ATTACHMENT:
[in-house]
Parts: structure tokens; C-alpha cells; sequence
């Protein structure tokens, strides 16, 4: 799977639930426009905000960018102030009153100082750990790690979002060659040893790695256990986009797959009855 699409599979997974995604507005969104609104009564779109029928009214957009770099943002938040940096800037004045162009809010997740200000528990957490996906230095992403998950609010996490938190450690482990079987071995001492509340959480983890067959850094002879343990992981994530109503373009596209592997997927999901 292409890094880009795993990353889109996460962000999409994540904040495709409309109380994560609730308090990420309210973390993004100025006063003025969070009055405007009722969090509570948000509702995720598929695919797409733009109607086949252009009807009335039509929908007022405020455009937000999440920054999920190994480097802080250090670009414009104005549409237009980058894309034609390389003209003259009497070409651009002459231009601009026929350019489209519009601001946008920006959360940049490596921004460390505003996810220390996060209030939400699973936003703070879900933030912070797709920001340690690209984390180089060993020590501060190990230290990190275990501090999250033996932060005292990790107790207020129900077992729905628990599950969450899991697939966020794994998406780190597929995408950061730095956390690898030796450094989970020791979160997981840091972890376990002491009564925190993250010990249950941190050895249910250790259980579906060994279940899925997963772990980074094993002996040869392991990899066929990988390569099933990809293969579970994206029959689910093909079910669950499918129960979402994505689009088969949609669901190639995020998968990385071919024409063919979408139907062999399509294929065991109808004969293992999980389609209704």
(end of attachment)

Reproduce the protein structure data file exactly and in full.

[in-house]
Parts: structure tokens; C-alpha cells; sequence
């Protein structure tokens, strides 16, 4: 799977639930426009905000960018102030009153100082750990790690979002060659040893790695256990986009797959009855 699409599979997974995604507005969104609104009564779109029928009214957009770099943002938040940096800037004045162009809010997740200000528990957490996906230095992403998950609010996490938190450690482990079987071995001492509340959480983890067959850094002879343990992981994530109503373009596209592997997927999901 292409890094880009795993990353889109996460962000999409994540904040495709409309109380994560609730308090990420309210973390993004100025006063003025969070009055405007009722969090509570948000509702995720598929695919797409733009109607086949252009009807009335039509929908007022405020455009937000999440920054999920190994480097802080250090670009414009104005549409237009980058894309034609390389003209003259009497070409651009002459231009601009026929350019489209519009601001946008920006959360940049490596921004460390505003996810220390996060209030939400699973936003703070879900933030912070797709920001340690690209984390180089060993020590501060190990230290990190275990501090999250033996932060005292990790107790207020129900077992729905628990599950969450899991697939966020794994998406780190597929995408950061730095956390690898030796450094989970020791979160997981840091972890376990002491009564925190993250010990249950941190050895249910250790259980579906060994279940899925997963772990980074094993002996040869392991990899066929990988390569099933990809293969579970994206029959689910093909079910669950499918129960979402994505689009088969949609669901190639995020998968990385071919024409063919979408139907062999399509294929065991109808004969293992999980389609209704």